Turner says that daycare staff understands that it is an accident and not planned. Daycare staff view it as part of their training process when a potty-trained child suddenly wears her underwear. The staff will quickly clean up, change the child’s clothes and move on. Staff will also try to determine if the child is being triggered by anything if accidents continue. Turner says that sometimes the child may not feel well. Sometimes, big changes, like a new baby, renovations, or vacations, can lead to setbacks. Turner states, “If they were dry at any point, they will be dry again.”

This can be done at home. Keep in mind, however, that it is temporary and your child will return to the toilet. Do not get mad at her or punish her for making mistakes. Talk to your child if you believe the relapse is due to something else.

3. How to manage praise and prizes

Anne McKiel is the director of YMCA Dartmouth Childcare, Dartmouth, NS. Daycares praise children who use the toilet and share the news with them.

This is what you can do at home. Create a reward system for your child that motivates them and is achievable. Barker heard that parents would give their children Hot Wheels cars every time they went. Instead, use stickers or check marks. Consider making your reaction the biggest motivator. Turner says that sometimes the best reward is mom saying “Great job” with a big smile, and a hug.

4. Timing is everything.

The daycare method: Each daycare has its own way of scheduling trips to the toilet. Daycare workers at Kids & Company do a four-hour toileting routine every day. Moore Place workers take children in training to the toilet every half an hour. McKiel’s center is flexible. McKiel says, “We watch the kids and create the schedule around them.” All three daycares agree that scheduling is difficult because it’s hard to get kids to follow them. Barker says that it is difficult for children to quit what they are doing. Daycare workers will often remind children that they have to go to the bathroom, and reassure them that their toys will be there when they return.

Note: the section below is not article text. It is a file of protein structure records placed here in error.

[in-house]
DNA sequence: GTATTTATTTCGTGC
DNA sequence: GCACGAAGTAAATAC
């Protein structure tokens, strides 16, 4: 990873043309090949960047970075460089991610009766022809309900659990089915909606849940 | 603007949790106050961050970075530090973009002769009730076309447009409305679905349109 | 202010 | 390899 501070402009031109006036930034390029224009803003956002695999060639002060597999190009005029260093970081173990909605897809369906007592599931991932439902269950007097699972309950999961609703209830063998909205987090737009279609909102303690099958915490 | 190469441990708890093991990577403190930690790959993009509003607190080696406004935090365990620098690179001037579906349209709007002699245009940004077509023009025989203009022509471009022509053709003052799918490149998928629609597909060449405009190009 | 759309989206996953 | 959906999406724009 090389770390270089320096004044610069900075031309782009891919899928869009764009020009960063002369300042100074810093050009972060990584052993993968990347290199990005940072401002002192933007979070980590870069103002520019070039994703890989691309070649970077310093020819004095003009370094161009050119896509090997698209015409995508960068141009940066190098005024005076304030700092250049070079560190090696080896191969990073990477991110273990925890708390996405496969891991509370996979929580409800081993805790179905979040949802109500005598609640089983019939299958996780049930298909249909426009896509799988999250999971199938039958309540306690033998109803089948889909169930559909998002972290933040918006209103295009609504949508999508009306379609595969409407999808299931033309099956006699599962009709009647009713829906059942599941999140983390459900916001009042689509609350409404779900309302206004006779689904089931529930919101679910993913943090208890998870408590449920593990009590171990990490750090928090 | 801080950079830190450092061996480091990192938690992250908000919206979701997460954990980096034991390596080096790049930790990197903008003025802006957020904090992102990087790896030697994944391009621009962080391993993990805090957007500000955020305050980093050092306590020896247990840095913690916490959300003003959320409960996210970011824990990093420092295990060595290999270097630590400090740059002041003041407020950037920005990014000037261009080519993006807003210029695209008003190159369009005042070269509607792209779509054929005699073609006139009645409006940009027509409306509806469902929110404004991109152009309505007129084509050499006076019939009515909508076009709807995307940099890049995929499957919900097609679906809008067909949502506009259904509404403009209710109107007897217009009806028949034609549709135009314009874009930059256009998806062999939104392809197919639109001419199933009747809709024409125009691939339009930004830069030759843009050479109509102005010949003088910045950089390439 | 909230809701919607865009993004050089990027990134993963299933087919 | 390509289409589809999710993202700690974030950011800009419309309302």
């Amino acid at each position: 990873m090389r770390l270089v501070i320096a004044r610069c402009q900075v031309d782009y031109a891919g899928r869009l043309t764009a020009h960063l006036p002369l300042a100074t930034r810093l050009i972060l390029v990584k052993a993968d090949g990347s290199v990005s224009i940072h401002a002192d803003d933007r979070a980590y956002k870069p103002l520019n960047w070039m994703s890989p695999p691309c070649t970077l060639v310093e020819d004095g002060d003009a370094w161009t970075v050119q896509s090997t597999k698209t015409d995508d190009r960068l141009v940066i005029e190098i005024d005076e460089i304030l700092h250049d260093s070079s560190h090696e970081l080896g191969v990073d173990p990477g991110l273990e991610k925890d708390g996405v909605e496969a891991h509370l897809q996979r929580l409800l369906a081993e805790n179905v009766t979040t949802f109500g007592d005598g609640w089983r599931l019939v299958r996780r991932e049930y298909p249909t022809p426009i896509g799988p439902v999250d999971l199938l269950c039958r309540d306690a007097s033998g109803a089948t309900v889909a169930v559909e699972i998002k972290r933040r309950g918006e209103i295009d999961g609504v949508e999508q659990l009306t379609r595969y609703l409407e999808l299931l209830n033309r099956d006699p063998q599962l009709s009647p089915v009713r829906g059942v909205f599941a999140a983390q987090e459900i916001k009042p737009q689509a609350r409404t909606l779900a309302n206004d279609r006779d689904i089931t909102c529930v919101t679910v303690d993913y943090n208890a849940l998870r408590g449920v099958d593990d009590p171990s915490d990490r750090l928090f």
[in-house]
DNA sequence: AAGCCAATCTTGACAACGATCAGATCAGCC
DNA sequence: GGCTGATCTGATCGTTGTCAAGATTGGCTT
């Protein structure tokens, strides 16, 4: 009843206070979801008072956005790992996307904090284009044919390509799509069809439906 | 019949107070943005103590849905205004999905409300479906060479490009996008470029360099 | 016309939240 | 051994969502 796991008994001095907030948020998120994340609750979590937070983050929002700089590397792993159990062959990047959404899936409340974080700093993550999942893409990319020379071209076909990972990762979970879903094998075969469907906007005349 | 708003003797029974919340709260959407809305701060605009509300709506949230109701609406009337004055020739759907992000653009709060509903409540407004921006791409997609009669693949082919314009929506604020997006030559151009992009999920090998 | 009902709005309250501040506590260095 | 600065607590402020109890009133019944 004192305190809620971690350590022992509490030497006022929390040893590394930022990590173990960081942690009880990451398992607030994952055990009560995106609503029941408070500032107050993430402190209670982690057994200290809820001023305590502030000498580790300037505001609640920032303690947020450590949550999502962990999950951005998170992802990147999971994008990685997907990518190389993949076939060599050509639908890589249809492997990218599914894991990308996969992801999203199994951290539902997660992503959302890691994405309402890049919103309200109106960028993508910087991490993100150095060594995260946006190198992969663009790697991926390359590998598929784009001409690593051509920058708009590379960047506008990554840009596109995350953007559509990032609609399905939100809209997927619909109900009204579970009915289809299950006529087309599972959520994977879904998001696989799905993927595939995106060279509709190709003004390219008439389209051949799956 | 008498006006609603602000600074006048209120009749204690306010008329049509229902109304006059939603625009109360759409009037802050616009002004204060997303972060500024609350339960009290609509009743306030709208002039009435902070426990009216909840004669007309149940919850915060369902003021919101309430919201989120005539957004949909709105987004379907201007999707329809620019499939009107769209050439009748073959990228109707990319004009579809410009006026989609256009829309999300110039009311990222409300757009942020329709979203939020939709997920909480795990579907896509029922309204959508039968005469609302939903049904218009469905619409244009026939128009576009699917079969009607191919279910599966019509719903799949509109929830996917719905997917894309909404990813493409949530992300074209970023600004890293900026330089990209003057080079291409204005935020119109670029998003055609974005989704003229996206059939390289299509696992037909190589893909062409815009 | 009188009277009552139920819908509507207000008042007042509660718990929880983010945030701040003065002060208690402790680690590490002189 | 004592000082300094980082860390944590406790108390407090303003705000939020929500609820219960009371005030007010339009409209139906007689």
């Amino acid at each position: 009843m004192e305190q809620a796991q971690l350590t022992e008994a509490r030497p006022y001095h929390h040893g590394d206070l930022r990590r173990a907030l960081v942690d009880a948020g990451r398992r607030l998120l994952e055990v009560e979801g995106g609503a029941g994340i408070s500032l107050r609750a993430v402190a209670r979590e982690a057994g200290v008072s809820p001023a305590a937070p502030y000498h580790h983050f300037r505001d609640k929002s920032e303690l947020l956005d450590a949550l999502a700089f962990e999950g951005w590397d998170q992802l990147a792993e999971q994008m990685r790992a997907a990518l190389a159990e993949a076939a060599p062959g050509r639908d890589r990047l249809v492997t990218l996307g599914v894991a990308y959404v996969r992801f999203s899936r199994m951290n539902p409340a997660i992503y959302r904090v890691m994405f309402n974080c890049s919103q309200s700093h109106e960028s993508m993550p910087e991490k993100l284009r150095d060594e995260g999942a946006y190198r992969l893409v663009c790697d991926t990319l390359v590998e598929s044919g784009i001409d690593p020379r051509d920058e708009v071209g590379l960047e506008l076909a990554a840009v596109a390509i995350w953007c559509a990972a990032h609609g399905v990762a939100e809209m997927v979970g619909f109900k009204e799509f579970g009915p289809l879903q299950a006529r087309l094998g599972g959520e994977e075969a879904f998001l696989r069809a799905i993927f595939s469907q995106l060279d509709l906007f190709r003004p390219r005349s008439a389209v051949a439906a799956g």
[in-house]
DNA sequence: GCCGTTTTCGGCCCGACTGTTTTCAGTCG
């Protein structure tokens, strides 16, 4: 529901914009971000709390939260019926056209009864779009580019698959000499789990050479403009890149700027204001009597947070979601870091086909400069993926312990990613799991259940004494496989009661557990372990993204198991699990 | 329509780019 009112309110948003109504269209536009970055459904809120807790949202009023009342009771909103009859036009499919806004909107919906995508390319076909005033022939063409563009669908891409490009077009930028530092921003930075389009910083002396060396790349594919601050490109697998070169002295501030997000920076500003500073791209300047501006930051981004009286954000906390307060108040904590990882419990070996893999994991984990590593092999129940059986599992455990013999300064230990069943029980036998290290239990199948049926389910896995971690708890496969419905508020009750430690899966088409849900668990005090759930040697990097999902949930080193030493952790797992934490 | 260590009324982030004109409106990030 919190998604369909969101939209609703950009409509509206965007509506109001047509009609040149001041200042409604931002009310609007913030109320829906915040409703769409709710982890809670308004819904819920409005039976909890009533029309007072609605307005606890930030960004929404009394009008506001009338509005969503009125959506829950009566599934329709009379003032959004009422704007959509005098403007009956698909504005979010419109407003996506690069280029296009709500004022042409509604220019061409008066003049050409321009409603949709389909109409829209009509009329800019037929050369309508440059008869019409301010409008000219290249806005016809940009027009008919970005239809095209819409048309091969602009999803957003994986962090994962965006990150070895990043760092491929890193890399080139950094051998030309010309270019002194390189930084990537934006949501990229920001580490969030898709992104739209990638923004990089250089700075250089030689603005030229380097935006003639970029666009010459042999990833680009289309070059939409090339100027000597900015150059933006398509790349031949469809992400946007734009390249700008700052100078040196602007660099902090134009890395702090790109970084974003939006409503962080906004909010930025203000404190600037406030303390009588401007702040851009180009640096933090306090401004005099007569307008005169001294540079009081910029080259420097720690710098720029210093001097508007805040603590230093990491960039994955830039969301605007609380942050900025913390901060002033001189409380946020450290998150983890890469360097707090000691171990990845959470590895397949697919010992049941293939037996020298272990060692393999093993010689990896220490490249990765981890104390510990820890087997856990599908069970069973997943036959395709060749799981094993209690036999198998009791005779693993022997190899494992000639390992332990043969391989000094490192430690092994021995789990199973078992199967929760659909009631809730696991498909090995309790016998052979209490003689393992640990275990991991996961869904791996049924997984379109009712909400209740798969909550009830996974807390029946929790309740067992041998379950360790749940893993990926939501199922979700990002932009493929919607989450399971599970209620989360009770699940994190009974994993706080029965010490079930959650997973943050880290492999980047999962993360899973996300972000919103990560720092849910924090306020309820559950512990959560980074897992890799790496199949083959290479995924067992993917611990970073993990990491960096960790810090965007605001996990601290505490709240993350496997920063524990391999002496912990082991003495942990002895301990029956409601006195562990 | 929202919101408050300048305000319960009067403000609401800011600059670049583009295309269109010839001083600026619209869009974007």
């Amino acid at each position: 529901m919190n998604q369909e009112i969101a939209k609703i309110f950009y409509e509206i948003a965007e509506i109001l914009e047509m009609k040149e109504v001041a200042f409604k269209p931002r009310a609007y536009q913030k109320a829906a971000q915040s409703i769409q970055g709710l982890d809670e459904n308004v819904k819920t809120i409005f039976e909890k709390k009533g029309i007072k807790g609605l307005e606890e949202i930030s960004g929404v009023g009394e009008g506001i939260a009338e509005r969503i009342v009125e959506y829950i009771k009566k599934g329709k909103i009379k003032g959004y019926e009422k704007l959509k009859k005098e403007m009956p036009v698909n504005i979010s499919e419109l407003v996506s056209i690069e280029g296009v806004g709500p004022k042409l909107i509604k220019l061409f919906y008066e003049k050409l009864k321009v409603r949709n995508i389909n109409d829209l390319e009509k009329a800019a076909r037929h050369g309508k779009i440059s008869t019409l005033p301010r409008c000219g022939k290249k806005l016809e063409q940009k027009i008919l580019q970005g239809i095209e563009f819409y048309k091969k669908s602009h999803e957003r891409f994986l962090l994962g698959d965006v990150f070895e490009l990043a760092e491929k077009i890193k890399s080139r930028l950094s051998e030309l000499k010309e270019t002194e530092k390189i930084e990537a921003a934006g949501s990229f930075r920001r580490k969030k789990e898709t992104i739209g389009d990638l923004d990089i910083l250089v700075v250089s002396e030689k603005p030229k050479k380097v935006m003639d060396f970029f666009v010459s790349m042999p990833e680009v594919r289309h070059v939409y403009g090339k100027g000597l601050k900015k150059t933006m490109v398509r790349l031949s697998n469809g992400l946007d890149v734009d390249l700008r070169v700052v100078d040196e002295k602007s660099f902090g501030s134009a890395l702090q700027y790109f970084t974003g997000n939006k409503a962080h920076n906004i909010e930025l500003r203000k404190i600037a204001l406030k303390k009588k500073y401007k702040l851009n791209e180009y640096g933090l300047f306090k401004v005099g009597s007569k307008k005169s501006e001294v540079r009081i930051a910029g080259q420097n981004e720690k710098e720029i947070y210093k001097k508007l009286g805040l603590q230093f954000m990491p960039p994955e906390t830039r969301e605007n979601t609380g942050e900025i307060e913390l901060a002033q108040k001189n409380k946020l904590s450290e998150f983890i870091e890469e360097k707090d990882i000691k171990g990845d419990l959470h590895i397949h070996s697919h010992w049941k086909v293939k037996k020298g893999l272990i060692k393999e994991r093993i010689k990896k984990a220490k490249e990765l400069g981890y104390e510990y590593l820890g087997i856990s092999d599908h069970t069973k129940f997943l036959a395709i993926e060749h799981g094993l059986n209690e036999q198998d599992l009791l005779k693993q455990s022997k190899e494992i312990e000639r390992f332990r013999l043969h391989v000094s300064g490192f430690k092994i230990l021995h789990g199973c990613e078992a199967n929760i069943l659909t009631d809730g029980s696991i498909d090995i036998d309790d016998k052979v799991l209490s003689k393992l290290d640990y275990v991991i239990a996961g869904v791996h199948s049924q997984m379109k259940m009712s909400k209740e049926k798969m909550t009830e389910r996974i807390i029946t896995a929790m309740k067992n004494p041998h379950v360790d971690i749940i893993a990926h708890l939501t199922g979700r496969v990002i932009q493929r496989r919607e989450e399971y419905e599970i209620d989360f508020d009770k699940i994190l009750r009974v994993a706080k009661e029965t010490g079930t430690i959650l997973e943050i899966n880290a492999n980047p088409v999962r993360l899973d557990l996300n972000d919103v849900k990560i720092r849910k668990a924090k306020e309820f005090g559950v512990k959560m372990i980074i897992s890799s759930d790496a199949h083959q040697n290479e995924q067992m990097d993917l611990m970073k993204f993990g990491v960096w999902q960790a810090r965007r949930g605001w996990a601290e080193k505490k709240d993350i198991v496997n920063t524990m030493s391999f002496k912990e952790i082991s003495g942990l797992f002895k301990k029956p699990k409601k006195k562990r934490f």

This is what you can do at home. Set your home potty time according to the schedule your child uses at daycare. Set a schedule that works for you and your child. Do as daycare does and let your child know that it’s nearly potty time. Playtime will continue after.

5. What should they wear?

Daycare tip: Don’t train diapers. Bee says that a pull-up diaper works exactly the same way as a diaper, and children think they can do the exact same thing in it. The majority of daycare staff agree that you should go straight to underwear. Underwear is a great option for children to feel wet. According to Turner, most daycare staff agree. Barker prefers to wear a training diaper over underwear for about two weeks. This allows Barker to feel the wetness of his skin, but it’s much less messy.

This is what you can do at home: You might use diapers at night but underwear is better for training. Tigger and Cinderella undies are a great motivator. Don’t be afraid of wearing a training diaper under your clothes for long car rides or outings. You won’t have your child change his clothes if he has an incident, but he will still be able to tell you.

6. Pay attention to number 2.

Daycare staff don’t have to sweat it: Children learn how to poop on their own. This happens often after the child learns how to urinate, sometimes for a very long time. Bee has seen children hide in corners to change their diapers. They are often afraid of getting in trouble or losing part of their body. It’s a waiting game for daycare workers. They offer the toilet to children, encourage them and celebrate when it happens.

This is a good idea to try at home. Many children hold their bowel movements up until they get home. You can catch your child’s natural bowel movements by visiting the toilet. You can also encourage her to read a book while she is in the toilet. It’s distracting, and she may poop even though it’s not obvious. Don’t lose your cool, even if it takes several weeks for poo to appear in the toilet. Be sure to congratulate your child once she has gone.
Are you ready?

Your child should be ready for the toilet-training process at age 2 or 3 1/2. These are signs that your child is ready to take things seriously:

* Not staying dry for prolonged periods.
* Showing interest in others going to the toilet.
* Requesting to wear underwear
* He wants privacy when he changes his diapers.